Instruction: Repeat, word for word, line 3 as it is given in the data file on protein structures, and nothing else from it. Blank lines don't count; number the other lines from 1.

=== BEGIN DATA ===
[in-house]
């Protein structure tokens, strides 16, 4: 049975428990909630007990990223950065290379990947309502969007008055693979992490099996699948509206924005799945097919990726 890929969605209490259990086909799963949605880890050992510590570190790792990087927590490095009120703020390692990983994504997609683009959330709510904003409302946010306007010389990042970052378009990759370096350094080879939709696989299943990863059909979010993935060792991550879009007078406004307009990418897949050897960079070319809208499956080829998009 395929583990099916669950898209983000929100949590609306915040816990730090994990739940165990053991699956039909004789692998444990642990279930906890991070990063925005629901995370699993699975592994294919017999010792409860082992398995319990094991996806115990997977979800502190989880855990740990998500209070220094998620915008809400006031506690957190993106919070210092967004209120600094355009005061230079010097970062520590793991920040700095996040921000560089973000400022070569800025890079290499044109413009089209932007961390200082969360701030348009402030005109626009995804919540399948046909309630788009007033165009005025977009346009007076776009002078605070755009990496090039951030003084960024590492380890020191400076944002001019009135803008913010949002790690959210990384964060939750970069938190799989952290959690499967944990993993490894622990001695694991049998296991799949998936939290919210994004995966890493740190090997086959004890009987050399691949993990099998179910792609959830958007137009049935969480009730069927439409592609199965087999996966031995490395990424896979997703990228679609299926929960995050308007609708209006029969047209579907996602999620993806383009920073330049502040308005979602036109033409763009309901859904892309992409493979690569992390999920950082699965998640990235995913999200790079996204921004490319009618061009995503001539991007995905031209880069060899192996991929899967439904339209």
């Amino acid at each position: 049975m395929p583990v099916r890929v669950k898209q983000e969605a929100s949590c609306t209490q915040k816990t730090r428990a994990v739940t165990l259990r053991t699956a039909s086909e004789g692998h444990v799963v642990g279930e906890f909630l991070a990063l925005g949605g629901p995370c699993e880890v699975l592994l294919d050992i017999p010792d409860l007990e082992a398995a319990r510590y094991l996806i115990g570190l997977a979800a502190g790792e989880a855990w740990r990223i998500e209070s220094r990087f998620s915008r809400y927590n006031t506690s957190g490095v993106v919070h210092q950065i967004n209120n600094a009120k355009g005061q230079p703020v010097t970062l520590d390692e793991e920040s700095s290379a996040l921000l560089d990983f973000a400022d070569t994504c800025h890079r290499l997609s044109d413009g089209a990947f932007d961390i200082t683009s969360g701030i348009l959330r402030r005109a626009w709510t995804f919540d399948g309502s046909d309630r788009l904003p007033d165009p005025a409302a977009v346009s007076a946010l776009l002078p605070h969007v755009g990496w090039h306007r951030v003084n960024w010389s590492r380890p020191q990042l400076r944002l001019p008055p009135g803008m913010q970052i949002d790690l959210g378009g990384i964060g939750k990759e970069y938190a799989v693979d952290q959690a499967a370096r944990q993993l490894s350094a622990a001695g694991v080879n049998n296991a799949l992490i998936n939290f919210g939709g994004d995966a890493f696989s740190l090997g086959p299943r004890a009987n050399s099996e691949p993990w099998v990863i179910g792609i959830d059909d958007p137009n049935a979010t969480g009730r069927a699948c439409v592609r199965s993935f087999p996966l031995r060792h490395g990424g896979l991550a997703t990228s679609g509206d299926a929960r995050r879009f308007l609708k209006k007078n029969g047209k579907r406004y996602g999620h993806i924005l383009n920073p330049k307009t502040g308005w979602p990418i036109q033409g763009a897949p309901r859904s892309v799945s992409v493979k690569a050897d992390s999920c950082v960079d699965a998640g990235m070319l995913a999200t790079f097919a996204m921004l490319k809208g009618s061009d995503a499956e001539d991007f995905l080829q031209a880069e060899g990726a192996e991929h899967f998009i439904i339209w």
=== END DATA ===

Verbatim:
């Amino acid at each position: 049975m395929p583990v099916r890929v669950k898209q983000e969605a929100s949590c609306t209490q915040k816990t730090r428990a994990v739940t165990l259990r053991t699956a039909s086909e004789g692998h444990v799963v642990g279930e906890f909630l991070a990063l925005g949605g629901p995370c699993e880890v699975l592994l294919d050992i017999p010792d409860l007990e082992a398995a319990r510590y094991l996806i115990g570190l997977a979800a502190g790792e989880a855990w740990r990223i998500e209070s220094r990087f998620s915008r809400y927590n006031t506690s957190g490095v993106v919070h210092q950065i967004n209120n600094a009120k355009g005061q230079p703020v010097t970062l520590d390692e793991e920040s700095s290379a996040l921000l560089d990983f973000a400022d070569t994504c800025h890079r290499l997609s044109d413009g089209a990947f932007d961390i200082t683009s969360g701030i348009l959330r402030r005109a626009w709510t995804f919540d399948g309502s046909d309630r788009l904003p007033d165009p005025a409302a977009v346009s007076a946010l776009l002078p605070h969007v755009g990496w090039h306007r951030v003084n960024w010389s590492r380890p020191q990042l400076r944002l001019p008055p009135g803008m913010q970052i949002d790690l959210g378009g990384i964060g939750k990759e970069y938190a799989v693979d952290q959690a499967a370096r944990q993993l490894s350094a622990a001695g694991v080879n049998n296991a799949l992490i998936n939290f919210g939709g994004d995966a890493f696989s740190l090997g086959p299943r004890a009987n050399s099996e691949p993990w099998v990863i179910g792609i959830d059909d958007p137009n049935a979010t969480g009730r069927a699948c439409v592609r199965s993935f087999p996966l031995r060792h490395g990424g896979l991550a997703t990228s679609g509206d299926a929960r995050r879009f308007l609708k209006k007078n029969g047209k579907r406004y996602g999620h993806i924005l383009n920073p330049k307009t502040g308005w979602p990418i036109q033409g763009a897949p309901r859904s892309v799945s992409v493979k690569a050897d992390s999920c950082v960079d699965a998640g990235m070319l995913a999200t790079f097919a996204m921004l490319k809208g009618s061009d995503a499956e001539d991007f995905l080829q031209a880069e060899g990726a192996e991929h899967f998009i439904i339209w």